July 2016 - Lessons Learned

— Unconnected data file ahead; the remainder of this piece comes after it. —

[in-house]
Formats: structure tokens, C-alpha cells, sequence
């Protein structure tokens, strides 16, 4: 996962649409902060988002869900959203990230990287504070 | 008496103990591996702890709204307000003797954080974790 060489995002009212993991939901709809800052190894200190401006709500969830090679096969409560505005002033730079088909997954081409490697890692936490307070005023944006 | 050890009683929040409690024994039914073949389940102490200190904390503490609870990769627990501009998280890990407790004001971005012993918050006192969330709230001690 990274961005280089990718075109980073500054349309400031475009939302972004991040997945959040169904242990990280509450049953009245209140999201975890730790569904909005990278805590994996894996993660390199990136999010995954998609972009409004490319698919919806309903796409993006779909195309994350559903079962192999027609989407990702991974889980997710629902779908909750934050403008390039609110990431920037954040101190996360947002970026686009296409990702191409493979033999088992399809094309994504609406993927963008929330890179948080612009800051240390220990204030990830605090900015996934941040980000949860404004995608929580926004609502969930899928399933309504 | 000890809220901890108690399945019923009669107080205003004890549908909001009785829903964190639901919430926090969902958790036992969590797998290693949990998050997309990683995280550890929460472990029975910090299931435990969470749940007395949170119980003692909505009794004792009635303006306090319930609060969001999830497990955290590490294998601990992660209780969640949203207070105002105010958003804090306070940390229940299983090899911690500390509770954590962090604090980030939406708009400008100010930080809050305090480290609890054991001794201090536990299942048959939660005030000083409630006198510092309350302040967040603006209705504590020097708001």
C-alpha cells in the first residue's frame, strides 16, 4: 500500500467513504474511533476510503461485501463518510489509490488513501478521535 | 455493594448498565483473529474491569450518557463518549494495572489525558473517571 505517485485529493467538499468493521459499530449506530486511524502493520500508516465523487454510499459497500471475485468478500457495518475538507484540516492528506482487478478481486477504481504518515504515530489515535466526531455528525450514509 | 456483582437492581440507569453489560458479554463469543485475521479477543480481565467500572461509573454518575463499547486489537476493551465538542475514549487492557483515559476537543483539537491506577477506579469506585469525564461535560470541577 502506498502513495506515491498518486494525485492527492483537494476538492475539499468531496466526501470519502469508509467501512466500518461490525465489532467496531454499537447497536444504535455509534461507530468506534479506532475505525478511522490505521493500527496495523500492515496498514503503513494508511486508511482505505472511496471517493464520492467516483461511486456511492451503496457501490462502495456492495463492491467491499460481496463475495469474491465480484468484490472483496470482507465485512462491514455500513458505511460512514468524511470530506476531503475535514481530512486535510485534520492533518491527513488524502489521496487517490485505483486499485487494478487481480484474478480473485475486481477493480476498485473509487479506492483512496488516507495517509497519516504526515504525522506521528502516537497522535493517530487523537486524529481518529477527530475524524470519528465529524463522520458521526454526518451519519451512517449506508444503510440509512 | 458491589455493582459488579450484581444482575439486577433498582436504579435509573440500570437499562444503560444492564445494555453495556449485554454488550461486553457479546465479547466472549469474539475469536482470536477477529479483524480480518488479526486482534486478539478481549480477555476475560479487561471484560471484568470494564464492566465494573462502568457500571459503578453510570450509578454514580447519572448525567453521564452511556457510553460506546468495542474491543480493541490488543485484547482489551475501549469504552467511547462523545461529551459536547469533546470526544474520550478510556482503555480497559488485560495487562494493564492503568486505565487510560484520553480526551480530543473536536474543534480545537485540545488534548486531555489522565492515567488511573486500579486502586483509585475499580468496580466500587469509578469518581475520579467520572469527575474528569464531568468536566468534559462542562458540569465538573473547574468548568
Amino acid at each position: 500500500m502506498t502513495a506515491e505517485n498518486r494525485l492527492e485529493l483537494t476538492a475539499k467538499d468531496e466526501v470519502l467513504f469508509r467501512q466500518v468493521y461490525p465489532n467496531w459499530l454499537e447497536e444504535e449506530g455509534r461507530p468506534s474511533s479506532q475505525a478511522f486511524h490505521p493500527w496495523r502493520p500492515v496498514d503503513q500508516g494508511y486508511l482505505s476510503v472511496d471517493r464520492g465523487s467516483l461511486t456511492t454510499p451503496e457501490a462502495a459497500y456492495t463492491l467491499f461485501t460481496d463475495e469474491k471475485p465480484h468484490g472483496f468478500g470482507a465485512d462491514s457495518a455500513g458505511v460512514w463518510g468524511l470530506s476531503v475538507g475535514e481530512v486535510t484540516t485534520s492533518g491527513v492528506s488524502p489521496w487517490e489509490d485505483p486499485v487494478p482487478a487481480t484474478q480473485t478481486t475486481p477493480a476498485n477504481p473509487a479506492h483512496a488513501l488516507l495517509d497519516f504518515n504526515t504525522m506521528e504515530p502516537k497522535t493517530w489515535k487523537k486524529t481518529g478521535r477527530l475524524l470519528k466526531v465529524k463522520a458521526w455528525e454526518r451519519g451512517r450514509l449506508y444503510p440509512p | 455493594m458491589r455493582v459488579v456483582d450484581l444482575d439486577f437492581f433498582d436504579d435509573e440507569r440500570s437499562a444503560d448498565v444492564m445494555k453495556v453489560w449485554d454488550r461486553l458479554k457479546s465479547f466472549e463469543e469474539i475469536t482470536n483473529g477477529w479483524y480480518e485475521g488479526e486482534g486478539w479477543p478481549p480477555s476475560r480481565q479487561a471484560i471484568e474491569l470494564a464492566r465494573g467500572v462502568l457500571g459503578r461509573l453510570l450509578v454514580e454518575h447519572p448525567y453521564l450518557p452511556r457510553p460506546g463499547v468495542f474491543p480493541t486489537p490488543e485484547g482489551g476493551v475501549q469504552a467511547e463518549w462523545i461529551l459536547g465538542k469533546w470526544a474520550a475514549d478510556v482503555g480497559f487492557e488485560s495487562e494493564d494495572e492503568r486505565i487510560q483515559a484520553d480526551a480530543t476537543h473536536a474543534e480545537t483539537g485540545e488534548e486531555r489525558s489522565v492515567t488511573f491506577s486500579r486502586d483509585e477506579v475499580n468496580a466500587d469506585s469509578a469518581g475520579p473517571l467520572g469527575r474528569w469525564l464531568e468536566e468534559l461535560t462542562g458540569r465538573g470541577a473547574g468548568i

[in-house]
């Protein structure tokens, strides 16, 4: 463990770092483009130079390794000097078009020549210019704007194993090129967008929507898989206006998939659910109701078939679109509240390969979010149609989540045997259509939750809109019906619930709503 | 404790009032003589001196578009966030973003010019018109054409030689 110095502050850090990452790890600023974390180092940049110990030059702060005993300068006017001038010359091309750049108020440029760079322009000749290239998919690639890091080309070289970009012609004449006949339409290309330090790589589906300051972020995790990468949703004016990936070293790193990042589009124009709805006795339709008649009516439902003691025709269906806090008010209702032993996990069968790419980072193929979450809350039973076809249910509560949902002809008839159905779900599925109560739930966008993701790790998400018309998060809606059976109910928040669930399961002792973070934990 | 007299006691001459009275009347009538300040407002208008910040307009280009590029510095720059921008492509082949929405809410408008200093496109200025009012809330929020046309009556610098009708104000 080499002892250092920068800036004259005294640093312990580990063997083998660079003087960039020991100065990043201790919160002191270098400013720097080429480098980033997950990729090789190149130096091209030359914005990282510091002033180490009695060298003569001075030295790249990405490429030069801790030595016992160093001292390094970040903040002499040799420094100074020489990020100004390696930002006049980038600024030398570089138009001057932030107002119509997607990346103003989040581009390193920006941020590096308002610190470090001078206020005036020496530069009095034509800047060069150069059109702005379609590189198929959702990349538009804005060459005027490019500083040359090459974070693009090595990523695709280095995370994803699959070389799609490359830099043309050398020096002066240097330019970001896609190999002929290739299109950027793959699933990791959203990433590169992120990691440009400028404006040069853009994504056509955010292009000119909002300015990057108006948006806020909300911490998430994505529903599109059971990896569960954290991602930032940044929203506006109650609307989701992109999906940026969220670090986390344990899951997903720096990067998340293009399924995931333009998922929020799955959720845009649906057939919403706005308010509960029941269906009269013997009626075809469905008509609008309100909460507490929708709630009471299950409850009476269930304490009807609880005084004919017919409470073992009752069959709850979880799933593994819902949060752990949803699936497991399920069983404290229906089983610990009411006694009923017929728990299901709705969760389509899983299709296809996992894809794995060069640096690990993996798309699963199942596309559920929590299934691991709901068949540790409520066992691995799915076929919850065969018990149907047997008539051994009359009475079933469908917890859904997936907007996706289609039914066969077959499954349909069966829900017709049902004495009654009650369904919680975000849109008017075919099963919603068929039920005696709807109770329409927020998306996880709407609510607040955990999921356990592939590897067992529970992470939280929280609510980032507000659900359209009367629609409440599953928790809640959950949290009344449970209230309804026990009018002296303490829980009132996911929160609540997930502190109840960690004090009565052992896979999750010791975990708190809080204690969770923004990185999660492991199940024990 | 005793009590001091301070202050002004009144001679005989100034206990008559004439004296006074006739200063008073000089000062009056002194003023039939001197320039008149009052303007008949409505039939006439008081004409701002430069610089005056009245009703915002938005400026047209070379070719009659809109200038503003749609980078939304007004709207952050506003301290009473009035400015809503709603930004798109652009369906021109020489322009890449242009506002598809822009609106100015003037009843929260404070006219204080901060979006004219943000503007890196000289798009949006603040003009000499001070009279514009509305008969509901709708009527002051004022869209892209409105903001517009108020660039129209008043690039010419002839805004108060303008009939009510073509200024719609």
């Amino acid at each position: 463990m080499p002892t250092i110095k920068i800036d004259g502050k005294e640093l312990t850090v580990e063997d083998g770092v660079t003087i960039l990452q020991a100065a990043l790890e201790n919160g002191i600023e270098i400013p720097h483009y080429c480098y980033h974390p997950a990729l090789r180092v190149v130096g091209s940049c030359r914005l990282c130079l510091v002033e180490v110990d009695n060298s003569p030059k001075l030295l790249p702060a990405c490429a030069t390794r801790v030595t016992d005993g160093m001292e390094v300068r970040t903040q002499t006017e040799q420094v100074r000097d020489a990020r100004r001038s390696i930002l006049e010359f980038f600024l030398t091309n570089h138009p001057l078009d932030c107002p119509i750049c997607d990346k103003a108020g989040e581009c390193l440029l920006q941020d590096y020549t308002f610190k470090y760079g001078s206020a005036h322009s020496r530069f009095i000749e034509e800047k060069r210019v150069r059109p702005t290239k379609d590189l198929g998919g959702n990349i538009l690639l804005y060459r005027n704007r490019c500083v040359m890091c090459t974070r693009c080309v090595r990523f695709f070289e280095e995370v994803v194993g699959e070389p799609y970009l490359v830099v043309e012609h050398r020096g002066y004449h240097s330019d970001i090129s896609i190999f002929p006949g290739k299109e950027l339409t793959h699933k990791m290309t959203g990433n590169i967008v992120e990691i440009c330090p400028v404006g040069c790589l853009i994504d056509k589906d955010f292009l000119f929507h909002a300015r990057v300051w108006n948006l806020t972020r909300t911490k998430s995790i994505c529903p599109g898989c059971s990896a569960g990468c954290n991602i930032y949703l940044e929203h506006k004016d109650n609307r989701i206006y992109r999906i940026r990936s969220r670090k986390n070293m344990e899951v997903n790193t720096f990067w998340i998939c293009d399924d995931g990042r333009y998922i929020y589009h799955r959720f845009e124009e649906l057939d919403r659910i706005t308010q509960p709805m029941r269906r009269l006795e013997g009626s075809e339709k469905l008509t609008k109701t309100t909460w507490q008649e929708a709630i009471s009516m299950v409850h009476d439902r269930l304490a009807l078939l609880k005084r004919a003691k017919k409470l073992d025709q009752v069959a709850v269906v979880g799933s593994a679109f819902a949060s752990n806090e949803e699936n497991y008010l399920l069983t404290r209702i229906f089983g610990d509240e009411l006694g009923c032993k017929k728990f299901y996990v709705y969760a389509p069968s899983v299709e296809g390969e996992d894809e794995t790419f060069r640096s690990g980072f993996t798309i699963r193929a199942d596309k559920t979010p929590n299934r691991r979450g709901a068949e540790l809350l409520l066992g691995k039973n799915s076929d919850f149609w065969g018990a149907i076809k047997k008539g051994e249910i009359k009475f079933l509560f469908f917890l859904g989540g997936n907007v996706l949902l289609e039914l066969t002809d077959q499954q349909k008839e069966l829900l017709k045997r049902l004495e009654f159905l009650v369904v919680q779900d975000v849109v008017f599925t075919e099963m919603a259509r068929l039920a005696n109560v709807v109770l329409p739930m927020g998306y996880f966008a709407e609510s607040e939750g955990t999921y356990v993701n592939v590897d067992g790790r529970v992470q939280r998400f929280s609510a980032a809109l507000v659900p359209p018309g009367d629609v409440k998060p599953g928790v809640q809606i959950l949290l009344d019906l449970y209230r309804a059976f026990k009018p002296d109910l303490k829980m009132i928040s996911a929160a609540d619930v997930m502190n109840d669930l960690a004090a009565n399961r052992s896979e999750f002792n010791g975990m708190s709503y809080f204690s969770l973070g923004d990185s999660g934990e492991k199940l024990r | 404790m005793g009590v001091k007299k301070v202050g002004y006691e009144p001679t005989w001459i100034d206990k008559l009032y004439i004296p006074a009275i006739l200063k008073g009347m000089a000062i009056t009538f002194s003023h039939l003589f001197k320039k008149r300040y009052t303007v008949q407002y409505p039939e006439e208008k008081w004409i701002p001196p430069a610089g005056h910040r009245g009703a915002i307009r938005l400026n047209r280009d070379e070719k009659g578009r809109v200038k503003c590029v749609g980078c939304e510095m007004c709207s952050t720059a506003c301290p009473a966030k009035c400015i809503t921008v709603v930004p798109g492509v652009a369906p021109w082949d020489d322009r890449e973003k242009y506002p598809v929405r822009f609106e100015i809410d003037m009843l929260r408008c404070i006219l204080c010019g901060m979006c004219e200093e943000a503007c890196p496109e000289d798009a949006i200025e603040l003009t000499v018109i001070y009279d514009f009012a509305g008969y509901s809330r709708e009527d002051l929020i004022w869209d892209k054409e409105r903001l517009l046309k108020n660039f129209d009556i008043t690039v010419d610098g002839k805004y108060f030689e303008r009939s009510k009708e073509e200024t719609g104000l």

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TH E M R EP O RT | 61 O R I G I NAT I O N S E R V I C I N G A NA LY T I C S S E C O N DA R Y M A R K E T SECONDARY MARKET THE LATEST Chase RMBS Purchase Doesn't Foretell of Industry Trend Similar purchases might not be appealing or beneficial to other banks, according to an industry report. J PMorgan Chase's recent $1.9 billion residential mortgage-backed security (RMBS) transaction may not spur demand for similar transactions from other banks in the next few years for several rea - sons, according to a report from Moody's Investors Service. According to the report released in June, not all banks will see the benefits or have the same costs as JPMorgan Chase when securitizing loan portfolios. Though deals like Chase's could offer banks risk- weighted capital relief, the report said banks will also consider the effect it will have on shareholder equity returns (ROE), as well as other unweighted leverage ratio capital requirements. In fact, the report said, with many of these deals, shareholder ROE could actually decline significantly. In a market where banks have seen ROE below the cost of capital since 2007, this will likely be a huge deterrent to similar RMBS purchases. Banks would need to return capital to the shareholders or choose to redeploy proceeds of the transactions into assets for those shareholders if they want to keep ROE steady. But even this, the report said, poses a problem. "Reinvesting released deal pro - ceeds into assets yielding more than the non-retained securitiza- tion bonds could alter banks' investment portfolios and risk profiles, something they might be unwilling, or unable, to do." Though under the Basel III regulatory framework, banks may be able to use RMBS purchases to reduce risk weights and the burden of certain regula- tory capital requirements, they also need to keep in mind the impact that securitization will have on other capital limitations. The Fed's supplementary lever- age ratio (SLR) constraints will be a big consideration. "The banks are already in excess of their 5 percent SLR requirement, with their most recently reported, fully phased- in ratios as follows: Bank of America (6.8 percent), JP Morgan (6.6 percent) and Wells Fargo (7.6 percent)." Another big concern for banks will be the weak secondary market, which has experienced significant decreases in liquid - ity as of late, and high RMBS governance, which requires deal agents as well as compensation for those agents. According to the report, both of these issues will likely keep most major banks from following in JP Morgan Chase's footsteps—at least for the short term. "Anecdotal evidence from investors indicates that a lack of secondary market liquid - ity is giving investors pause before they invest in subordinate tranches of RMBS securitiza- tions. Investors have asked for yield premium to account for lower market liquidity, but de- termining how much that should be is likely to be challenging." SFR Securitizations Reap Benefits of Falling Homeownership First-time homeownership is down due to a lack in housing affordability for those in their 20s and 30s, translating to increased demand for rental properties. A drop in first-time home- ownership in the U.S., due to the lack of afford- able housing, has given single-family rental (SFR) securiti- zations a credit positive boost. Moody's Investors Service said in a report that housing afford- ability for first-time homebuyers has been decreasing since 2000. This phenomenon has, in turn, provided a higher demand for rentals in the market. Moody's reported the lack of affordability for first-time home - owners, due to a decrease in personal income and rising home prices, has hit the Generation Y cohort especially hard as those in their 20s and 30s seek to form households and purchase homes. "A dearth of 'for-sale' invento - ry of mid-to-lower price homes, combined with ongoing tight credit conditions, forces many to remain in rentals," Moody's said. "In addition, many potential first- time home buyers are burdened with high student loans that further constrain their buying capabilities. As a consequence, demand for rentals is remaining very strong for the limited num - ber of available rental properties." The U.S. Census Bureau reported that the rental vacancy is now at 7 percent, down from 11 percent in 2009. Moody's believes the "drop in vacancy bodes well for the SFRs that we rate, especially regarding anticipated future enhanced rent - al revenue as Gen Y renters are a large component of SFR rent- ers. This also portends higher liquidation proceeds on potential sales of SFR properties." The report noted rental rates will continue to benefit SFR securitizations. Moody's said the increasingly unattainable goal of homeownership for many and the low national rental vacancy rate will raise rental demand and rents, both of which bode well for SFR cash flows. "Stronger demand for rental properties will benefit SFR secu - ritizations by enhancing borrow- er and transaction-specific rev- enue streams and net cash flows, while also potentially increasing recoveries on foreclosures of underlying properties, should the need arise," the report said. "The continued financial strength of borrowers and compliance with transaction performance metrics are more likely in this healthy industry environment."

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